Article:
Anti-vax protests outside NI vaccination centres a ‘concern’, says head of NI’s roll-out

Anti-vaccine protests outside coronavirus vaccination centres in Northern Ireland have attracted the attention of the PSNI, the head of Northern Ireland’s vaccine roll-out has said.

By Niall Deeney
Wednesday, 24th February 2021, 1:18 pm
A vial of the AstraZeneca/Oxford Covid-19 vaccine.  (Photo by Andy Buchanan - WPA Pool/Getty Images)
A vial of the AstraZeneca/Oxford Covid-19 vaccine. (Photo by Andy Buchanan - WPA Pool/Getty Images)

Patricia Donnelly, who leads the vaccination programme, said there is “particular concern” about the impact of myths around fertility that have been circulating on social media sites.

Speaking to the press earlier this week, she revealed that the PSNI have kept health authorities informed in advance of protests at vaccination centres.

“We have had a small number of anti-vax protests,” she said.

“We have worked closely with PSNI, who have been very supportive to us. They have alerted us where they know this might occur.”

She said It’s been small, but we are concerned about the impact.”

She said the misleading claims about fertility were of “particular concern”.

The health chief said: “We’re particularly concerned about the impact on younger women who, you know, are already maybe feeling a bit reluctant about coming forward for vaccination and are hesitant then about it.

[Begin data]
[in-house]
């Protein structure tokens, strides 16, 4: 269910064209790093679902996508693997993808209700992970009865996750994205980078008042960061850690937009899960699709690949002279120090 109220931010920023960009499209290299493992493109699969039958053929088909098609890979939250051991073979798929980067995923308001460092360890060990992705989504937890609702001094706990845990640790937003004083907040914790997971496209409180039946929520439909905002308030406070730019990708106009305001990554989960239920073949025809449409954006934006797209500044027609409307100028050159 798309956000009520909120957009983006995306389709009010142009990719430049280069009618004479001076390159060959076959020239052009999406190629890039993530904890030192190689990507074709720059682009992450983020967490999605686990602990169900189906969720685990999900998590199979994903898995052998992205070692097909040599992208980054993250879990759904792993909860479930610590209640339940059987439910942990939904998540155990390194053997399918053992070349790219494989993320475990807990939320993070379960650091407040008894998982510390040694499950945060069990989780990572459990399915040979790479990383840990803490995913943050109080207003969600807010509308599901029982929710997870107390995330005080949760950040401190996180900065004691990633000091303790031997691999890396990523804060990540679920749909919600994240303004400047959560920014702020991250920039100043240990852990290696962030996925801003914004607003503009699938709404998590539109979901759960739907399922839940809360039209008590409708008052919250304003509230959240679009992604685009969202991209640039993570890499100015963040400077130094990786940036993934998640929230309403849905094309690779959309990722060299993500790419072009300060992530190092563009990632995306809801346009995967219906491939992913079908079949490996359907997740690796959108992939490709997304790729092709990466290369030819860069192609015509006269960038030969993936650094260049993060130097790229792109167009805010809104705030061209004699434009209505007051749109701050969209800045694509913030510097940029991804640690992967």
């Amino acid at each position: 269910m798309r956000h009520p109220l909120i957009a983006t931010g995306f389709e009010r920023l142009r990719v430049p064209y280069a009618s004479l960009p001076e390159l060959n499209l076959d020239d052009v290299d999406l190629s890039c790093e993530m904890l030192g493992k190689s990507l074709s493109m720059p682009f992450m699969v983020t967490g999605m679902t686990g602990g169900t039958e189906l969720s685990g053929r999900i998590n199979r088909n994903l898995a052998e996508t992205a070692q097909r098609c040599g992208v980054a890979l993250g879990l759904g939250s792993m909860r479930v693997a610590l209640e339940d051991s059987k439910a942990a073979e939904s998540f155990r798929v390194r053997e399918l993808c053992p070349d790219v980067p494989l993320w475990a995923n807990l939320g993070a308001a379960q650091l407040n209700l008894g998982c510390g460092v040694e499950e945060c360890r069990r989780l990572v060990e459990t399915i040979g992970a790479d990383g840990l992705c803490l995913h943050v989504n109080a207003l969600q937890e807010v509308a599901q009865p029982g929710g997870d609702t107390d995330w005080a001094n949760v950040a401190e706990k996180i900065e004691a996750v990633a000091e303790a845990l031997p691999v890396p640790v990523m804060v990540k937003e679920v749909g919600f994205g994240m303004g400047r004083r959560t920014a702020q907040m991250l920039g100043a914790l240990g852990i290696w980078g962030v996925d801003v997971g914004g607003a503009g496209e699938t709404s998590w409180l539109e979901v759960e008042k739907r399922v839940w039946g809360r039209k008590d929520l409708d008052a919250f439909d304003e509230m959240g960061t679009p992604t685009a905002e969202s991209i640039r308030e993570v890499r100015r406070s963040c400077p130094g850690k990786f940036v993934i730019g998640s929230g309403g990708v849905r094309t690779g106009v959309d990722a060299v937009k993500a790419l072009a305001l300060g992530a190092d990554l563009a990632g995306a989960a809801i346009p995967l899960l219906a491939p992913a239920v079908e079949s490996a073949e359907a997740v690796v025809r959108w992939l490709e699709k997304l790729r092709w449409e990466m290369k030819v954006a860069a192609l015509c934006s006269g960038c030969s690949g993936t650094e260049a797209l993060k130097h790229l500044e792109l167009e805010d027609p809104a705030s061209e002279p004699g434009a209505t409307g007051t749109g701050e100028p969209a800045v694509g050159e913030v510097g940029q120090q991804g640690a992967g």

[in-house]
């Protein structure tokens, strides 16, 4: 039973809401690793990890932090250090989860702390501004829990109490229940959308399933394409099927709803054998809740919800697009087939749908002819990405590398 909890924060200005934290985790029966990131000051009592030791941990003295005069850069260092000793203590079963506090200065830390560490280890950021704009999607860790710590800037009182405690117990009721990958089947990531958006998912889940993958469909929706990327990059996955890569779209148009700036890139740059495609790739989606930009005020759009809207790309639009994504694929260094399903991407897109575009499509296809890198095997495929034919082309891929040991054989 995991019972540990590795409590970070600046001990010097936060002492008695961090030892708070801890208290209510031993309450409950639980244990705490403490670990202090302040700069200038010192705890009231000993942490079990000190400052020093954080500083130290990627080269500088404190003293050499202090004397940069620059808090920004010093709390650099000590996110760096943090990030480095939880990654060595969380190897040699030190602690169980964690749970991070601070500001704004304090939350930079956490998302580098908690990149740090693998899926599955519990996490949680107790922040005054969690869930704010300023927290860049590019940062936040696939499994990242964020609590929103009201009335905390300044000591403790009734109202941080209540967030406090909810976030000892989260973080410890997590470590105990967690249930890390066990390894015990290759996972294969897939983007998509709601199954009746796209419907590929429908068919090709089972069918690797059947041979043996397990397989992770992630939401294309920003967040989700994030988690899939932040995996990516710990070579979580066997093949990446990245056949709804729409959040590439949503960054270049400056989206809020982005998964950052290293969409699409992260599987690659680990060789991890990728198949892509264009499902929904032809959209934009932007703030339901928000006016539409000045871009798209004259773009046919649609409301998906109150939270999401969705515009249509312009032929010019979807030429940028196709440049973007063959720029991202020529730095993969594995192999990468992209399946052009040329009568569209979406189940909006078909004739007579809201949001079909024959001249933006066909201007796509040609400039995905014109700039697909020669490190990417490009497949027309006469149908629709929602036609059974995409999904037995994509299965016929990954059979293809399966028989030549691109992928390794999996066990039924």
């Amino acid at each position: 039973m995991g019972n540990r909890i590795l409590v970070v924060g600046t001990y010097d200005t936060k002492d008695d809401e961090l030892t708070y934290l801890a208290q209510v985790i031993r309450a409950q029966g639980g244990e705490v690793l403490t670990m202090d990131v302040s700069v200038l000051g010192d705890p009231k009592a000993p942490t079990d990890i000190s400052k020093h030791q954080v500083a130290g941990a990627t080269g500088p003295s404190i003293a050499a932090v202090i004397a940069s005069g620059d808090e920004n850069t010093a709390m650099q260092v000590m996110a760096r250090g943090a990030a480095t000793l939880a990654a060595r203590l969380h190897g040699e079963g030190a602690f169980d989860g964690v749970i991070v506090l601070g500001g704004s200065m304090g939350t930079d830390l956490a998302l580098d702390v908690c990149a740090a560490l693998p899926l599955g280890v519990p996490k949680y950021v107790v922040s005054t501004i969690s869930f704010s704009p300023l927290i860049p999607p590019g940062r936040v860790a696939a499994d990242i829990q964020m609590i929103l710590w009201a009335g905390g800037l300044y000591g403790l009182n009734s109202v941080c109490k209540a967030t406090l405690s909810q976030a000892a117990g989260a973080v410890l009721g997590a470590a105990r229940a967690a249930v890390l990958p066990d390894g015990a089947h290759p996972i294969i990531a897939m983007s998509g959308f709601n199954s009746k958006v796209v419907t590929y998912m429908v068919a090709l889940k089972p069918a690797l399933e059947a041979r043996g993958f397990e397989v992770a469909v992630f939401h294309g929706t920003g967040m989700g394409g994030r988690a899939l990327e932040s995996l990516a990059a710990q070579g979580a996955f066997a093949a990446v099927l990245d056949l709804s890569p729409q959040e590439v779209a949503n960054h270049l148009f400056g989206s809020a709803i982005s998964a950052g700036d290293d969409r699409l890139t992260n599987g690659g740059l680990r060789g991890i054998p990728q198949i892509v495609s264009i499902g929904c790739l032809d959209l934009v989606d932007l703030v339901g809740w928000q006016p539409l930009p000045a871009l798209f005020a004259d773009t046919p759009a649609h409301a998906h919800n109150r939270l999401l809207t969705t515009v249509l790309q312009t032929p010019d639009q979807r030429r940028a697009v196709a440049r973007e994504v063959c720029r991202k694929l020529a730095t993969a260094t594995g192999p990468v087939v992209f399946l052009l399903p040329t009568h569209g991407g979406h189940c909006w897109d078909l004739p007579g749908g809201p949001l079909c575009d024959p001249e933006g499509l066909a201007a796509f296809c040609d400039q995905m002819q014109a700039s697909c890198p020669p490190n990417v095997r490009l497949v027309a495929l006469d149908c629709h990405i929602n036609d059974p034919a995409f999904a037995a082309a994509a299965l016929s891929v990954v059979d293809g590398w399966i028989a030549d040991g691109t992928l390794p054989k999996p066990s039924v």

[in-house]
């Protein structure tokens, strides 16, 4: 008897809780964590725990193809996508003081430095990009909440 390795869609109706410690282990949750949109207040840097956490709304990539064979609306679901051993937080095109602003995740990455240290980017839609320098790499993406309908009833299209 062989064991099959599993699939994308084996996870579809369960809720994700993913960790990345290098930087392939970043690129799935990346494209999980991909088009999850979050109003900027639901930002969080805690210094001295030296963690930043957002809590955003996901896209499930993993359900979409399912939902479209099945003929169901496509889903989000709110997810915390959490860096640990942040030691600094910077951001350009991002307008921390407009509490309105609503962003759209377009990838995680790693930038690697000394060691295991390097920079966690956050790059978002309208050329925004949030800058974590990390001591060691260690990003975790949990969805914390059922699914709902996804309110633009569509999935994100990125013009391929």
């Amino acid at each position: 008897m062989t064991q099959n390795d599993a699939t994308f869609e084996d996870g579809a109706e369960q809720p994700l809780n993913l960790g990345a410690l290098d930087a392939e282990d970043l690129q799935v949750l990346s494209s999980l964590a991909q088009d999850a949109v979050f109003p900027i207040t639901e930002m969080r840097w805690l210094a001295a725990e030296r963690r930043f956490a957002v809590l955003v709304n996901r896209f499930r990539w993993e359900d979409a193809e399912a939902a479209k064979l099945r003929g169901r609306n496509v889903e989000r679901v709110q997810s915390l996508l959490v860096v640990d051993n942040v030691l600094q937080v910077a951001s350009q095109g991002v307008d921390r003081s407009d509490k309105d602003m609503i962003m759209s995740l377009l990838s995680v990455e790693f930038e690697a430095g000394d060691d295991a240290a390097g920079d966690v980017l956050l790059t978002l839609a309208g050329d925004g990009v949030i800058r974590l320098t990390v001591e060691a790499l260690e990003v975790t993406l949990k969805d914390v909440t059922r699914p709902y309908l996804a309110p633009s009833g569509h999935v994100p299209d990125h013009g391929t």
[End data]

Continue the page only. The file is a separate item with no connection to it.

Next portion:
“The Public Health Agency has developed some good information, and accurate information, about fertility. It is just something we have to be alert about, but it’s been very few.”

She continued: “But it hasn’t happened on the days where protesters have been campaigning at the vaccination centres - people have proceeded. No one has actually turned away on the basis of that. But we are alert.

“There are always bumps along the way. These are not significant bumps but we do pay attention to them.”

The Royal College of Obstetricians and Gynaecologists and the Royal College of Midwives, organisations which represent medical professionals in those fields, recently issued statements relating to “misinformation circulating about the impact of Covid-19 vaccines on fertility”.

Dr Edward Morris, President at the Royal College of Obstetricians and Gynaecologists, said: “We want to reassure women that there is no evidence to suggest that Covid-19 vaccines will affect fertility. Claims of any effect of Covid-19 vaccination on fertility are speculative and not supported by any data.

“There is​ ​no biologically plausible mechanism by which current vaccines would cause any impact on women’s fertility.”

Similarly, Professor Lucy Chappell, a consultant obstetrician specialising in women with medical problems in pregnancy, has stated: “I can see absolutely no basis for concerns about any of the Covid-19 vaccines that are licensed in the UK and fertility.”